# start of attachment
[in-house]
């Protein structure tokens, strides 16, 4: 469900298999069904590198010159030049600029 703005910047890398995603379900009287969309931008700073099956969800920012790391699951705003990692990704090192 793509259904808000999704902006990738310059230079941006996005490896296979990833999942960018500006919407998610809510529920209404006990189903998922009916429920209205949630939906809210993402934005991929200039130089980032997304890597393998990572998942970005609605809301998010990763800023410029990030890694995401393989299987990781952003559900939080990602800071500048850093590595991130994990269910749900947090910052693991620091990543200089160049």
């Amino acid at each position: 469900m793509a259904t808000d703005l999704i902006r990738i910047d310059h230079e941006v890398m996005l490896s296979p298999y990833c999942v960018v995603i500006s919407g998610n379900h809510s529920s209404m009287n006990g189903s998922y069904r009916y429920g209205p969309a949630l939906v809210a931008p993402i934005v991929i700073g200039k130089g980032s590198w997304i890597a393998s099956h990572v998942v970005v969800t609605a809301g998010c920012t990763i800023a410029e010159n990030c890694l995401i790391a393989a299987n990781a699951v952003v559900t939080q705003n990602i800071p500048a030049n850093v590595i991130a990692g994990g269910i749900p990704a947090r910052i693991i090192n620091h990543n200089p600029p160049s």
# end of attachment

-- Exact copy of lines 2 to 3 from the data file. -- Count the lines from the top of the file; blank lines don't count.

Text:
């Protein structure tokens, strides 16, 4: 469900298999069904590198010159030049600029 703005910047890398995603379900009287969309931008700073099956969800920012790391699951705003990692990704090192 793509259904808000999704902006990738310059230079941006996005490896296979990833999942960018500006919407998610809510529920209404006990189903998922009916429920209205949630939906809210993402934005991929200039130089980032997304890597393998990572998942970005609605809301998010990763800023410029990030890694995401393989299987990781952003559900939080990602800071500048850093590595991130994990269910749900947090910052693991620091990543200089160049």
């Amino acid at each position: 469900m793509a259904t808000d703005l999704i902006r990738i910047d310059h230079e941006v890398m996005l490896s296979p298999y990833c999942v960018v995603i500006s919407g998610n379900h809510s529920s209404m009287n006990g189903s998922y069904r009916y429920g209205p969309a949630l939906v809210a931008p993402i934005v991929i700073g200039k130089g980032s590198w997304i890597a393998s099956h990572v998942v970005v969800t609605a809301g998010c920012t990763i800023a410029e010159n990030c890694l995401i790391a393989a299987n990781a699951v952003v559900t939080q705003n990602i800071p500048a030049n850093v590595i991130a990692g994990g269910i749900p990704a947090r910052i693991i090192n620091h990543n200089p600029p160049s």